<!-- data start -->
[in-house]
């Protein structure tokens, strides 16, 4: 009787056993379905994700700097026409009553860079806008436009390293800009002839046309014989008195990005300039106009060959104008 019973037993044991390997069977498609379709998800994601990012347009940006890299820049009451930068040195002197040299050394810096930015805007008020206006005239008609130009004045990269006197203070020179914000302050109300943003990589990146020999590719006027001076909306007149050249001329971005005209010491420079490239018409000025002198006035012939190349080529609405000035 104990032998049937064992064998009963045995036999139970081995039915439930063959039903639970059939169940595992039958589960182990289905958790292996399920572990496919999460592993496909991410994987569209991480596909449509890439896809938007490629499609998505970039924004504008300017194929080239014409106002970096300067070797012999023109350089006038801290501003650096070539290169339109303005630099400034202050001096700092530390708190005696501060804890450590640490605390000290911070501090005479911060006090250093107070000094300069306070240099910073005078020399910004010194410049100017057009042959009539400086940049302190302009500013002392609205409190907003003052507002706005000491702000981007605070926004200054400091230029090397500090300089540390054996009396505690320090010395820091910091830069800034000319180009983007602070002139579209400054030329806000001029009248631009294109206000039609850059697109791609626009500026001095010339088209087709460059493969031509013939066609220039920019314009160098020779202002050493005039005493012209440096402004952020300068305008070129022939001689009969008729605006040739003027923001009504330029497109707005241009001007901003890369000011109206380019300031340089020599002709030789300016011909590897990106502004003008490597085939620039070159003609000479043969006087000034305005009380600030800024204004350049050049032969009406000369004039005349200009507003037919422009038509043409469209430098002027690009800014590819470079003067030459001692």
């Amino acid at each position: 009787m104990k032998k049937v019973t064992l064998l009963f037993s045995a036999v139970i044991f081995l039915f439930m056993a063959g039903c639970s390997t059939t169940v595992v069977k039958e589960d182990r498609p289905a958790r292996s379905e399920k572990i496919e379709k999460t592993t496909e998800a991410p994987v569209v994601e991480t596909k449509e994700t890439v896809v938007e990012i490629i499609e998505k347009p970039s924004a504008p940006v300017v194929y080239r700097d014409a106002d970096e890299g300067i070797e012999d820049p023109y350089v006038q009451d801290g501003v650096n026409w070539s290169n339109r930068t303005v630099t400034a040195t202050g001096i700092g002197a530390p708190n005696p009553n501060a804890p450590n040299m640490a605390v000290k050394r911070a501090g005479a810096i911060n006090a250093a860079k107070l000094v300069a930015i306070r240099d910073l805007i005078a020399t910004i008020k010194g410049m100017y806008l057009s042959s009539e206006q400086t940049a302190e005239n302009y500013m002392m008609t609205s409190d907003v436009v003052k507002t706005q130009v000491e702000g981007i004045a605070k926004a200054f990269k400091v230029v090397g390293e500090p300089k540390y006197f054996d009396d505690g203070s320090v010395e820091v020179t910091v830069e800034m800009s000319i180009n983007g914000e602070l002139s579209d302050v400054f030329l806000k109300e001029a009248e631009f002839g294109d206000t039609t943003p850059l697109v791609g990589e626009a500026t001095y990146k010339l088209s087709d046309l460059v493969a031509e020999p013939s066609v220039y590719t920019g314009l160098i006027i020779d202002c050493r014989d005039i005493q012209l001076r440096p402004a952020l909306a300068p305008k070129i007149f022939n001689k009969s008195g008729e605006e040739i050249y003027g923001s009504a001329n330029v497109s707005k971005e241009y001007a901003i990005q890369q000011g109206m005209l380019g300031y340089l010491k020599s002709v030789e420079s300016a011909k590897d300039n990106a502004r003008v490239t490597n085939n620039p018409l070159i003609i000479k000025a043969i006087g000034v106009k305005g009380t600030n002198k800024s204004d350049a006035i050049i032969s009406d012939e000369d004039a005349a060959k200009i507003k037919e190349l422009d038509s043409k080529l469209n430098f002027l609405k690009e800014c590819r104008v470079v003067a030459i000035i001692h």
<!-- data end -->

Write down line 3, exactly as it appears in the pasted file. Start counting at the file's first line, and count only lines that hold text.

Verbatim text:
């Amino acid at each position: 009787m104990k032998k049937v019973t064992l064998l009963f037993s045995a036999v139970i044991f081995l039915f439930m056993a063959g039903c639970s390997t059939t169940v595992v069977k039958e589960d182990r498609p289905a958790r292996s379905e399920k572990i496919e379709k999460t592993t496909e998800a991410p994987v569209v994601e991480t596909k449509e994700t890439v896809v938007e990012i490629i499609e998505k347009p970039s924004a504008p940006v300017v194929y080239r700097d014409a106002d970096e890299g300067i070797e012999d820049p023109y350089v006038q009451d801290g501003v650096n026409w070539s290169n339109r930068t303005v630099t400034a040195t202050g001096i700092g002197a530390p708190n005696p009553n501060a804890p450590n040299m640490a605390v000290k050394r911070a501090g005479a810096i911060n006090a250093a860079k107070l000094v300069a930015i306070r240099d910073l805007i005078a020399t910004i008020k010194g410049m100017y806008l057009s042959s009539e206006q400086t940049a302190e005239n302009y500013m002392m008609t609205s409190d907003v436009v003052k507002t706005q130009v000491e702000g981007i004045a605070k926004a200054f990269k400091v230029v090397g390293e500090p300089k540390y006197f054996d009396d505690g203070s320090v010395e820091v020179t910091v830069e800034m800009s000319i180009n983007g914000e602070l002139s579209d302050v400054f030329l806000k109300e001029a009248e631009f002839g294109d206000t039609t943003p850059l697109v791609g990589e626009a500026t001095y990146k010339l088209s087709d046309l460059v493969a031509e020999p013939s066609v220039y590719t920019g314009l160098i006027i020779d202002c050493r014989d005039i005493q012209l001076r440096p402004a952020l909306a300068p305008k070129i007149f022939n001689k009969s008195g008729e605006e040739i050249y003027g923001s009504a001329n330029v497109s707005k971005e241009y001007a901003i990005q890369q000011g109206m005209l380019g300031y340089l010491k020599s002709v030789e420079s300016a011909k590897d300039n990106a502004r003008v490239t490597n085939n620039p018409l070159i003609i000479k000025a043969i006087g000034v106009k305005g009380t600030n002198k800024s204004d350049a006035i050049i032969s009406d012939e000369d004039a005349a060959k200009i507003k037919e190349l422009d038509s043409k080529l469209n430098f002027l609405k690009e800014c590819r104008v470079v003067a030459i000035i001692h």